If the clients are accepted, a recovery peer specialist, who is an individual who has overcome their own mental health or substance abuse diagnosis, and a community paramedic are assigned to visit the client in jail to explain the program. The program is voluntary and if the client agrees, they are engaged in the program for the remaining period of their incarceration.
Candidates who are eligible may also receive an email about joining the program through the jail kiosk system. Potential clients can sign the online form or fill out a physical form with a healthcare provider in the jail, Hatch said.
When the client is released, the community paramedic picks them up and takes them home while also picking up a 30-day supply of their psychotropic medications purchased from the jail pharmacy. The funds from the half-cents sales tax help pay for the medications needed, since inmates lose their Medicaid benefits upon entering jail.
“We are notified when someone is being released and we can actually ask the jail to put a ‘helping HANDS’ hold on that individual so they don’t release them until we can get there and pick them up,” Hatch said.
The community paramedic meets with the client the first week they are back in the community, performs a health assessment, explains their medication and assesses their home. The peer specialist and community paramedic work to ensure the client is connected to a local behavioral health provider within 30 days after they are released.
After six to eight weeks, the program ends, but the peer specialist may stay in contact for support.
The first group of clients was enrolled in the program in June 2018. During this first year, Hatch said some clients needed medications beyond psychotropic medications to meet other health needs.
“This year, we’re buying all the medication they’re taking in jail no matter what it is as long as it’s under $500,” Hatch said.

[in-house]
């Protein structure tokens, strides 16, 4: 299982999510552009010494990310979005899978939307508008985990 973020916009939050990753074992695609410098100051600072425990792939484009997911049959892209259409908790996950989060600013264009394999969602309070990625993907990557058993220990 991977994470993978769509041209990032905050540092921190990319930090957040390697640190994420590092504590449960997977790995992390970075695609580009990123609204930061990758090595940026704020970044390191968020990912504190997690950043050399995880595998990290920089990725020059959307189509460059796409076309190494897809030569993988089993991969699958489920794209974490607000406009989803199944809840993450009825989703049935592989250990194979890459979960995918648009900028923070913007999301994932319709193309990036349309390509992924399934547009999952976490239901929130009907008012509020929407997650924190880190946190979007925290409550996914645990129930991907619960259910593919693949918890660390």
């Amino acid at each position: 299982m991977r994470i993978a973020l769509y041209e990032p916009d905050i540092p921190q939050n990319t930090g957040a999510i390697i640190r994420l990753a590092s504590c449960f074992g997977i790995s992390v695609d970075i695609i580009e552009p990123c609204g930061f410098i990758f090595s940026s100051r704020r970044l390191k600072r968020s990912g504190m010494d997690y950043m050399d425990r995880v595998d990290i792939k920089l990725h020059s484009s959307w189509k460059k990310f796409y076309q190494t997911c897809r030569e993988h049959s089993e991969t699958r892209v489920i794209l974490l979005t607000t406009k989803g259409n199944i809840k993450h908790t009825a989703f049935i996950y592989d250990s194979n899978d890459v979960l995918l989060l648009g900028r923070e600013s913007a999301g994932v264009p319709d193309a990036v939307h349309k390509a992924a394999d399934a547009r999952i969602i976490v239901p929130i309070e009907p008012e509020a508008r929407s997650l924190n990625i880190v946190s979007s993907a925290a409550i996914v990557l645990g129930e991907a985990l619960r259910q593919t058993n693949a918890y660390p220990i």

When looking at the three months before the program and the three months after the program for a small group of 36 individuals from May 2018 to March 2019, clients had an 89 percent reduction in the number of jail days, a 66 percent reduction in the number of 911 EMS calls and an 88 percent reduction in hospital emergency room utilization, Hatch said.
“We know that while they’re in the program the arrest rate is really low,” she said. “Once they’re discharged, it’s a whole different story because they don’t have as much hand holding and we’re trying to improve that, and we are seeing some very promising results.”
The Helping HANDS program is unique because of the use of peer recovery specialists and community paramedics that work together as a team, as well as the partners who agreed to sign data sharing agreements and releases of information, Hatch said.
“The purpose is to help people. There’s a problem that needs to be solved,” Hatch said.
“I think we really don’t have any arguments that this program is needed no matter which side of the aisle you’re on.”
Polk County’s Helping HANDS program for jail transition is the recipient of a 2019 NACo Achievement Award in the Criminal Justice and Public Safety category.